“The Inner Path”, a first-ever Buddhist film festival organised by the Network for the Promotion of Asian Cinema (NETPAC) and Devki Foundation in New Delhi in April 2012, will now be held in Pune from 1-3 June 2012 by the Pune International Centre in collaboration with NETPAC, Devki Foundation and the National Film Archive of India. In Pune the Festival will showcase ten films - features and documentaries - on Buddhist themes from Asian and Western countries. They demonstrate the myriad streams of Buddhism practiced around the world, yet all directed towards ‘the Inner Path’. The event will be held in the National Film Archive of India auditorium.
An exhibition of ancient Buddhist texts from different Asian countries – taken from the archives of the Bhandarkar Oriental Research Institute – is also being organised at NFAI concurrently with the festival. The exhibition will be held at the Jaikar Bunglow at NFAI.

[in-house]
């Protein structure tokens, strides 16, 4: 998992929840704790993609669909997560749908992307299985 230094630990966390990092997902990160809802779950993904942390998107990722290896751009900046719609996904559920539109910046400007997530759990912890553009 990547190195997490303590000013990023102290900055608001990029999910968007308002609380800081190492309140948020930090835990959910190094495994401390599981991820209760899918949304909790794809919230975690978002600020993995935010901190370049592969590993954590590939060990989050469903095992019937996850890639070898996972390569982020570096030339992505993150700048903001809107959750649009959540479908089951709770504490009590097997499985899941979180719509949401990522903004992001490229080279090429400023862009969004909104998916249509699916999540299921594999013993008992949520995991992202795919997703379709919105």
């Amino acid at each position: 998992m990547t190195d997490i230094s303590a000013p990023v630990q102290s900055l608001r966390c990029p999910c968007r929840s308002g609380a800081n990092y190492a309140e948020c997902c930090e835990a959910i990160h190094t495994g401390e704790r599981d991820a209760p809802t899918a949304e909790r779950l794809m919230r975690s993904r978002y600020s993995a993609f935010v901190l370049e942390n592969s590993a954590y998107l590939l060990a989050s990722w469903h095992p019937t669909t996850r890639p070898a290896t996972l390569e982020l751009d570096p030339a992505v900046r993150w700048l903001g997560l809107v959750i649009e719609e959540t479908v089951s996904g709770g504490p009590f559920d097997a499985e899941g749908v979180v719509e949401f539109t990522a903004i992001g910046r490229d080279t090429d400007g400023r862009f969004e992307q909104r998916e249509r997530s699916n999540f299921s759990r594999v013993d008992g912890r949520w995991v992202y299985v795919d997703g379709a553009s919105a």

Buddhist Film Festivals are routinely held in Singapore, Hong Kong, California, London, Mexico, Bangkok, Washington and in a few other cities of the world. However, in India, the birthplace of the Buddha and Buddhism, such a festival was first put together in New Delhi in April this year.
Some of these films will be now screened in Pune thanks to PIC’s collaboration with NETPAC and Devki Foundation. Conceptualized by Aruna Vasudev, President, NETPAC, in association with Suresh Jindal, Chairman, Devki Foundation, the festival promises to be a unique experience in terms of the themes and experiences handled by the various directors.
Two Indian films are part of the programme: Light of Asia (1926), a landmark work in the history of Indian Cinema, directed by Himansu Rai and Franz Osten, was the first instance of an international co-production with Emelka of Germany and the film was processed there. Shot entirely on location in Jaipur (except for the opening sequence in Bombay), with an all-Indian cast, and with Sharada Ukil, a famous artist from the Bengal school in the role of the King, Light of Asia is an example of the enormous efforts of mise-en-scene made by the directors in the early stages of filmmaking in India.
The other, more recent film, The Sandstorm (Trishagni), directed by Nabendu Ghosh, and starring Nana Patekar, Pallavi Joshi, Nitish Bhardwaj and Alok Nath, is a tale of monastic life, the pressures of young adulthood, temptation and wisdom.